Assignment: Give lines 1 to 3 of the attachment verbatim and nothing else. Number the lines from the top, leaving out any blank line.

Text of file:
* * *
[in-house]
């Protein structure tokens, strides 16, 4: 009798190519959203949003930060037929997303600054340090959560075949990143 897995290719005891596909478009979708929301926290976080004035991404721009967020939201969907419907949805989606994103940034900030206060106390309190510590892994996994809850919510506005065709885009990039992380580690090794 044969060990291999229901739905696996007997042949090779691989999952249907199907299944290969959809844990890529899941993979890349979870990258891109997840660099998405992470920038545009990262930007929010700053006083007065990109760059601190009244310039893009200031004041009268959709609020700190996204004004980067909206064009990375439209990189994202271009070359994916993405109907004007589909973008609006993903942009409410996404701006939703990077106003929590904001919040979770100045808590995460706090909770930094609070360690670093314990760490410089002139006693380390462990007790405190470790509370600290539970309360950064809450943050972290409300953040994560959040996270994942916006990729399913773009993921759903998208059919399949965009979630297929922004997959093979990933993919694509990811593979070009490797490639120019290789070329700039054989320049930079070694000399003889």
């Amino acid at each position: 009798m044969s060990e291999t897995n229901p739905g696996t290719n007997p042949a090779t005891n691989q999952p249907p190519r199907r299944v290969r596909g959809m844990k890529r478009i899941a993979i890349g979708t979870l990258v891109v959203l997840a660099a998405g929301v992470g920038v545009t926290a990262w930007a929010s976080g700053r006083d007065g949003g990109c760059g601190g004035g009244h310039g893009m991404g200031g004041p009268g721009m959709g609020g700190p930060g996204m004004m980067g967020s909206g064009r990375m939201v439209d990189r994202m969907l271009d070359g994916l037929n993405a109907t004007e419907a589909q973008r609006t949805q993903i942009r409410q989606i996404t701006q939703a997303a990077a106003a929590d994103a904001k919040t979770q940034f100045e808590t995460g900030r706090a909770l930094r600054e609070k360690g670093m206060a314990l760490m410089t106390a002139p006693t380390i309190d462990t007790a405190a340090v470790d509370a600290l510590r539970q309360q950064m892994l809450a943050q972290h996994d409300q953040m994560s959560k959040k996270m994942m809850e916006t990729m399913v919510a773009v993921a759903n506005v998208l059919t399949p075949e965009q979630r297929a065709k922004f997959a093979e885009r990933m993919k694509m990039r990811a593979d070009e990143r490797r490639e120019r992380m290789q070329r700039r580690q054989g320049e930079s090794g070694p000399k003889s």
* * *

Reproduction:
[in-house]
């Protein structure tokens, strides 16, 4: 009798190519959203949003930060037929997303600054340090959560075949990143 897995290719005891596909478009979708929301926290976080004035991404721009967020939201969907419907949805989606994103940034900030206060106390309190510590892994996994809850919510506005065709885009990039992380580690090794 044969060990291999229901739905696996007997042949090779691989999952249907199907299944290969959809844990890529899941993979890349979870990258891109997840660099998405992470920038545009990262930007929010700053006083007065990109760059601190009244310039893009200031004041009268959709609020700190996204004004980067909206064009990375439209990189994202271009070359994916993405109907004007589909973008609006993903942009409410996404701006939703990077106003929590904001919040979770100045808590995460706090909770930094609070360690670093314990760490410089002139006693380390462990007790405190470790509370600290539970309360950064809450943050972290409300953040994560959040996270994942916006990729399913773009993921759903998208059919399949965009979630297929922004997959093979990933993919694509990811593979070009490797490639120019290789070329700039054989320049930079070694000399003889």
């Amino acid at each position: 009798m044969s060990e291999t897995n229901p739905g696996t290719n007997p042949a090779t005891n691989q999952p249907p190519r199907r299944v290969r596909g959809m844990k890529r478009i899941a993979i890349g979708t979870l990258v891109v959203l997840a660099a998405g929301v992470g920038v545009t926290a990262w930007a929010s976080g700053r006083d007065g949003g990109c760059g601190g004035g009244h310039g893009m991404g200031g004041p009268g721009m959709g609020g700190p930060g996204m004004m980067g967020s909206g064009r990375m939201v439209d990189r994202m969907l271009d070359g994916l037929n993405a109907t004007e419907a589909q973008r609006t949805q993903i942009r409410q989606i996404t701006q939703a997303a990077a106003a929590d994103a904001k919040t979770q940034f100045e808590t995460g900030r706090a909770l930094r600054e609070k360690g670093m206060a314990l760490m410089t106390a002139p006693t380390i309190d462990t007790a405190a340090v470790d509370a600290l510590r539970q309360q950064m892994l809450a943050q972290h996994d409300q953040m994560s959560k959040k996270m994942m809850e916006t990729m399913v919510a773009v993921a759903n506005v998208l059919t399949p075949e965009q979630r297929a065709k922004f997959a093979e885009r990933m993919k694509m990039r990811a593979d070009e990143r490797r490639e120019r992380m290789q070329r700039r580690q054989g320049e930079s090794g070694p000399k003889s």